Posted in Fantasy

JJA Harwood Spins a Faustian Re-Telling of Cinderella in “The Shadow in the Glass”

Image courtesy of NetGalley

Disclaimer: I received this eARC from Harper 360 via NetGalley in exchange for an honest review. This does not affect my opinion of the book or the content of my review

Plot Summary:

Once upon a time Ella had wished for more than her life as a lowly maid.

Now forced to work hard under the unforgiving, lecherous gaze of the man she once called stepfather, Ella’s only refuge is in the books she reads by candlelight, secreted away in the library she isn’t permitted to enter.

One night, among her beloved books of far-off lands, Ella’s wishes are answered. At the stroke of midnight, a fairy godmother makes her an offer that will change her life: seven wishes, hers to make as she pleases. But each wish comes at a price and Ella must decide whether it’s one she’s willing to pay… (Netgalley, 2021).

Review:

While reading this book I kept thinking back on a popular phrase from the TV series Once Upon a Time. Rumpletiltskin would often tell the other characters “magic always comes with a price” when offering them a bargain. To me this seems to be a major theme of “The Shadow in the Glass”. As children we believe that a wave of a magic wand can make everything better. JJA Harwood’s story wants us to recognize the fact that there really is no “magical” solution to our problems and relaying on a force we often don’t understand typically results in more harm than good. This is a lesson that Ella, the main character, learns too late.

“The Shadow in the Glass” is definitely not your typical Cinderella re-telling. Set against the backdrop of Victorian London, Eleanor “Ella” is an orphan forced to become a maid by her depraved guardian. Yet the more we learn about her the less innocent she seems. There are numerous disturbing reports of violent childhood outburst and dark, often murderous thoughts. Ella’s “fairy godmother” bares a striking resemblance to the demon from Kit Marlowe’s “Doctor Faustus”. And Ella’s love interest, Charles Pembroke, proves himself time and again not to be Prince Charming. As a result the reader discovers a grittier, more sinister story than the one we have come to expect.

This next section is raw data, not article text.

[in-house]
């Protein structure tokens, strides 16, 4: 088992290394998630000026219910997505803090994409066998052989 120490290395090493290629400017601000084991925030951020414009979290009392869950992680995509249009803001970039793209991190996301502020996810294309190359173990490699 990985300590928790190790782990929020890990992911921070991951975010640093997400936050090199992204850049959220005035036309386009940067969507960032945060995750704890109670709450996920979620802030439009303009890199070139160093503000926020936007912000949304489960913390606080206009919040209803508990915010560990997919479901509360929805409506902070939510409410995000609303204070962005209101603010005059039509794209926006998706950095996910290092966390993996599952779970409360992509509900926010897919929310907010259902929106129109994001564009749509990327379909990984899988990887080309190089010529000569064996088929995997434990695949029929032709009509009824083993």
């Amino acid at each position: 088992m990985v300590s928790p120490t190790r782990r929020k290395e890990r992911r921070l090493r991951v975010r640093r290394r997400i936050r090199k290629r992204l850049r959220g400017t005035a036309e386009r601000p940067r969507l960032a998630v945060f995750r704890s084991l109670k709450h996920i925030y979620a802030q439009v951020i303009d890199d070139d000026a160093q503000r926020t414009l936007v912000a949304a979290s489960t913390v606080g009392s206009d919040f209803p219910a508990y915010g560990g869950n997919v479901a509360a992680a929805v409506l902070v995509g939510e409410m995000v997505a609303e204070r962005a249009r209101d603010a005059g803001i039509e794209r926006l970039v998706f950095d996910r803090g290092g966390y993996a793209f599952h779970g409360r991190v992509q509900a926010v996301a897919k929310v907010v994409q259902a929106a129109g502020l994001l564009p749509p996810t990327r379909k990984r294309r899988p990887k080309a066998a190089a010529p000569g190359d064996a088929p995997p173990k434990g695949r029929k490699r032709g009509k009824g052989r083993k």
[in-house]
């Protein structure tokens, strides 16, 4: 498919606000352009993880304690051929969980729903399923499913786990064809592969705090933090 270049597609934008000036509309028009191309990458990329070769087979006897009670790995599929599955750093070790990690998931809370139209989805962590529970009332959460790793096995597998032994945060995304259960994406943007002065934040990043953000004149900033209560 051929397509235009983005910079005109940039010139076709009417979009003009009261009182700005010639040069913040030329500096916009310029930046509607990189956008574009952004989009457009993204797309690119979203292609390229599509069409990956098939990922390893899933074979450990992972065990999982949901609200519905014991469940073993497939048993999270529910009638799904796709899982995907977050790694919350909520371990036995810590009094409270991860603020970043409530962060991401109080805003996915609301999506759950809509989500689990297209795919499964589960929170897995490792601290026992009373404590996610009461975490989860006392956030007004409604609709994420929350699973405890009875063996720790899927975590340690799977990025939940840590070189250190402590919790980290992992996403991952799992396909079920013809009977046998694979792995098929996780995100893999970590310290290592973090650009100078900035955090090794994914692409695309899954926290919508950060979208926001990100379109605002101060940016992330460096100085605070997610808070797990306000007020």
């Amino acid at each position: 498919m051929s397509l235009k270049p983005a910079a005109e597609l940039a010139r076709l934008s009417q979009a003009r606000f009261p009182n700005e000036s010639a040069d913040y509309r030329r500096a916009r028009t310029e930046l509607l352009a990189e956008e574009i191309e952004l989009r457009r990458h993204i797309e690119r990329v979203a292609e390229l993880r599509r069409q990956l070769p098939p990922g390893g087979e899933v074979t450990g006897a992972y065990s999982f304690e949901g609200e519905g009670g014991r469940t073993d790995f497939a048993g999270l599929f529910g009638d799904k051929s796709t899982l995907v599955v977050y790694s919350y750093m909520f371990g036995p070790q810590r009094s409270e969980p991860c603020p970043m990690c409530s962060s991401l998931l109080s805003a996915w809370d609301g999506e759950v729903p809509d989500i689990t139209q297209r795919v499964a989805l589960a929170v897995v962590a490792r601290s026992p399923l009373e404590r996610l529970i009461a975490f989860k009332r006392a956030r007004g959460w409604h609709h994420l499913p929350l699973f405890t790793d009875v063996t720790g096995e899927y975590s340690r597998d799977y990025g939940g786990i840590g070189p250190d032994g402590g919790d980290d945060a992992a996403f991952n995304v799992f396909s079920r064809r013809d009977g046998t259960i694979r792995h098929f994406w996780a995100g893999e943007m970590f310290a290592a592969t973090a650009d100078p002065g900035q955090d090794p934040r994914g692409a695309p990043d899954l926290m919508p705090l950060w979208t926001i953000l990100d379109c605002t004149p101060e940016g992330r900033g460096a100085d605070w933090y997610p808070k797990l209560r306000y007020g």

Though there are fantastical elements to this story, I thought “The Shadow in the Glass” did a great job of giving us a glimpse of both glittering London society as well as the seedy underbelly of Victorian London. As the reader we get to experience the glamour of a London ball, but not too far off there are people begging for their bread. Female servants are often at the mercy of their lecherous employers. My heart particularly broke for a character, who was raped and then fired after her unwanted pregnancy couldn’t be hidden anymore. Even worse she was seen as the responsible party rather than her employer.

Overall, I give this book a 4 out of 5. I found myself enjoying the beginning and the end of the story much more than the middle. In my opinion, that has less to do with the writing than with the fact that I found myself losing sympathy for Ella as she began to make a lot of questionable choices. Also be warned that there is a fair amount of violence and tragedy throughout this story. I will say that I thought the ending was very well done. Following the darker theme Cinderella manages to lose her slipper, but not in a way that we could possibly expect.

If you are a fan of dark fairytale re-tellings or historical fantasy then I think you’ll definitely enjoy this book.

Quotes I enjoyed:

Blood, of course, and wanting. That is all magic is, at its core”

The demon

Power. The word was unfamiliar, even in Eleanor’s head. A dark, solid kind of word that made her think of smoke rings, blown from expensive cigars”

Eleanor “Ella”

It takes a great deal of magic to grant a wish, and magic has its price. All things do”

The demon

Let me know what you think of “The Shadow in the Glass”. Are you a fan of dark fairytales?

5 thoughts on “JJA Harwood Spins a Faustian Re-Telling of Cinderella in “The Shadow in the Glass”

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